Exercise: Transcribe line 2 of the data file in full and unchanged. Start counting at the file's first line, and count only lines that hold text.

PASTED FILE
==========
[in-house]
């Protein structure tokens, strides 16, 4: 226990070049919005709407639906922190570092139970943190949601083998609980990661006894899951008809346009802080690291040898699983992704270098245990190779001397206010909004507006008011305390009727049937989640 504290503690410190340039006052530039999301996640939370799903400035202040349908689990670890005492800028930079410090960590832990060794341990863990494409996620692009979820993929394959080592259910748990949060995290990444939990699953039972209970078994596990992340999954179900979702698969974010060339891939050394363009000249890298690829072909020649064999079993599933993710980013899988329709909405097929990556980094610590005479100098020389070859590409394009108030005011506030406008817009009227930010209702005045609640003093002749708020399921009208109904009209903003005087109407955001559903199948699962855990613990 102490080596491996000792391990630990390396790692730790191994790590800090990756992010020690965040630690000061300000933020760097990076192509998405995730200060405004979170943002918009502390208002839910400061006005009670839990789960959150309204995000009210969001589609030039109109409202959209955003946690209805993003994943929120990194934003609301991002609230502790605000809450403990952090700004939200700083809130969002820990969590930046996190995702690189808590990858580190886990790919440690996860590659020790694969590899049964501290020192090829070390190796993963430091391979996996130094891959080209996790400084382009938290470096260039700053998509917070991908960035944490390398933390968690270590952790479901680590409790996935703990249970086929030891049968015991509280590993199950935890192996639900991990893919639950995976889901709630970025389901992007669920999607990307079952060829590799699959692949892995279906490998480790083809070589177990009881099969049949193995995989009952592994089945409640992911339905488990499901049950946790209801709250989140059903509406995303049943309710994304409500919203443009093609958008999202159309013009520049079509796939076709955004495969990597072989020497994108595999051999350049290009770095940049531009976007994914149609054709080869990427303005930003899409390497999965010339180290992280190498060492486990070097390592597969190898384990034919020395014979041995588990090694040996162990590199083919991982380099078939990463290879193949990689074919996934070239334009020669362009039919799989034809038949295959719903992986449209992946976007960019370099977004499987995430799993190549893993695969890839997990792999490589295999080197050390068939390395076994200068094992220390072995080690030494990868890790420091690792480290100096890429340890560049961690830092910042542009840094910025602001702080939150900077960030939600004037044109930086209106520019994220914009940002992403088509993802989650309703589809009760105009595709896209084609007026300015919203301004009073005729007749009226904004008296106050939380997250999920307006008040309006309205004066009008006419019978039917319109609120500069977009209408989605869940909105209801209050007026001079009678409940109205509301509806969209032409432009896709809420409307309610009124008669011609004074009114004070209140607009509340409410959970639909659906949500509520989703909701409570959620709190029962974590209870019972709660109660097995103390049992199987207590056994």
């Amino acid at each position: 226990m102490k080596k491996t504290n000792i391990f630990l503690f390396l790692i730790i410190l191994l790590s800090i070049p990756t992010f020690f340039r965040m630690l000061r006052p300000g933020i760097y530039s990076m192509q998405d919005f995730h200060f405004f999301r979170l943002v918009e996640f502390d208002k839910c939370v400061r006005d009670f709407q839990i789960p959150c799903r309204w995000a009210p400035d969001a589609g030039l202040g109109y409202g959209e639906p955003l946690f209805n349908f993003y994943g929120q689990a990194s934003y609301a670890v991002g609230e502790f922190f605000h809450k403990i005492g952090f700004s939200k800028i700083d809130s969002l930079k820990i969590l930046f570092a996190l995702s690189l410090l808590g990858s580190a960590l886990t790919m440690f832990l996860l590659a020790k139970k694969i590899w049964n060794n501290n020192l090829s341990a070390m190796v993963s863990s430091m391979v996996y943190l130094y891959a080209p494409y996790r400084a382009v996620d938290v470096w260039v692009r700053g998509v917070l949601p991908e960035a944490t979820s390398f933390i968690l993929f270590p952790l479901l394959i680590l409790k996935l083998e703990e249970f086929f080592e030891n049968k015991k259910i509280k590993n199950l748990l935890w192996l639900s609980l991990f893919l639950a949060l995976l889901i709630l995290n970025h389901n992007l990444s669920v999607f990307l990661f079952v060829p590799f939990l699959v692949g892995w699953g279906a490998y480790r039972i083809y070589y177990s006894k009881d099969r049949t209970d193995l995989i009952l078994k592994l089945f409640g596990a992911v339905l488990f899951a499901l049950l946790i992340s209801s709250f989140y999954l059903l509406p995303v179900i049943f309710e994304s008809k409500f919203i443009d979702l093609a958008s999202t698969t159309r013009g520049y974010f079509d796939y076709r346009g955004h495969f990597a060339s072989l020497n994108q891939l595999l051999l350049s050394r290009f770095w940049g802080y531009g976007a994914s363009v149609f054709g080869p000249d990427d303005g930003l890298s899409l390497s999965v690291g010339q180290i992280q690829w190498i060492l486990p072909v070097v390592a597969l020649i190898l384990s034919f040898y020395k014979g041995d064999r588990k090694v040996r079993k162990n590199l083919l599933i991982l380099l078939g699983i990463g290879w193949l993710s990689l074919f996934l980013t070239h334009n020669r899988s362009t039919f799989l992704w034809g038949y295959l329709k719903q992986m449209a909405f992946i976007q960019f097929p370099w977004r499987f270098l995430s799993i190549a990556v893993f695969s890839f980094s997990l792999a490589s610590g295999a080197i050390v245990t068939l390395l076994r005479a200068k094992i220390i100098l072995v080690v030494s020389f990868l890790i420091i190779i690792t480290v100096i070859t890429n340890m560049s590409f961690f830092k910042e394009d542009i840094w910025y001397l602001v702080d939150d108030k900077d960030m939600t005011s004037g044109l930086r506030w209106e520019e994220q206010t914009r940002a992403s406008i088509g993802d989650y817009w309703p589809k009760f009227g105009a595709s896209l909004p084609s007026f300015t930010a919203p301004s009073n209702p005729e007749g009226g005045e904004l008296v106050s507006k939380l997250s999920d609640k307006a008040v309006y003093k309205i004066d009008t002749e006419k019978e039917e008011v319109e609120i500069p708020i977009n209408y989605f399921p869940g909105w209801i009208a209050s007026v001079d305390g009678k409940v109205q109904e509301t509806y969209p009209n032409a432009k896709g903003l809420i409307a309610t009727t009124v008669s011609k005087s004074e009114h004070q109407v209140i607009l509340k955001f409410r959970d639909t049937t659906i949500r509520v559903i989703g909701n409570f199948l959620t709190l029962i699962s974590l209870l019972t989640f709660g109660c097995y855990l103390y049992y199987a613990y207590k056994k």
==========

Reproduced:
């Protein structure tokens, strides 16, 4: 226990070049919005709407639906922190570092139970943190949601083998609980990661006894899951008809346009802080690291040898699983992704270098245990190779001397206010909004507006008011305390009727049937989640 504290503690410190340039006052530039999301996640939370799903400035202040349908689990670890005492800028930079410090960590832990060794341990863990494409996620692009979820993929394959080592259910748990949060995290990444939990699953039972209970078994596990992340999954179900979702698969974010060339891939050394363009000249890298690829072909020649064999079993599933993710980013899988329709909405097929990556980094610590005479100098020389070859590409394009108030005011506030406008817009009227930010209702005045609640003093002749708020399921009208109904009209903003005087109407955001559903199948699962855990613990 102490080596491996000792391990630990390396790692730790191994790590800090990756992010020690965040630690000061300000933020760097990076192509998405995730200060405004979170943002918009502390208002839910400061006005009670839990789960959150309204995000009210969001589609030039109109409202959209955003946690209805993003994943929120990194934003609301991002609230502790605000809450403990952090700004939200700083809130969002820990969590930046996190995702690189808590990858580190886990790919440690996860590659020790694969590899049964501290020192090829070390190796993963430091391979996996130094891959080209996790400084382009938290470096260039700053998509917070991908960035944490390398933390968690270590952790479901680590409790996935703990249970086929030891049968015991509280590993199950935890192996639900991990893919639950995976889901709630970025389901992007669920999607990307079952060829590799699959692949892995279906490998480790083809070589177990009881099969049949193995995989009952592994089945409640992911339905488990499901049950946790209801709250989140059903509406995303049943309710994304409500919203443009093609958008999202159309013009520049079509796939076709955004495969990597072989020497994108595999051999350049290009770095940049531009976007994914149609054709080869990427303005930003899409390497999965010339180290992280190498060492486990070097390592597969190898384990034919020395014979041995588990090694040996162990590199083919991982380099078939990463290879193949990689074919996934070239334009020669362009039919799989034809038949295959719903992986449209992946976007960019370099977004499987995430799993190549893993695969890839997990792999490589295999080197050390068939390395076994200068094992220390072995080690030494990868890790420091690792480290100096890429340890560049961690830092910042542009840094910025602001702080939150900077960030939600004037044109930086209106520019994220914009940002992403088509993802989650309703589809009760105009595709896209084609007026300015919203301004009073005729007749009226904004008296106050939380997250999920307006008040309006309205004066009008006419019978039917319109609120500069977009209408989605869940909105209801209050007026001079009678409940109205509301509806969209032409432009896709809420409307309610009124008669011609004074009114004070209140607009509340409410959970639909659906949500509520989703909701409570959620709190029962974590209870019972709660109660097995103390049992199987207590056994």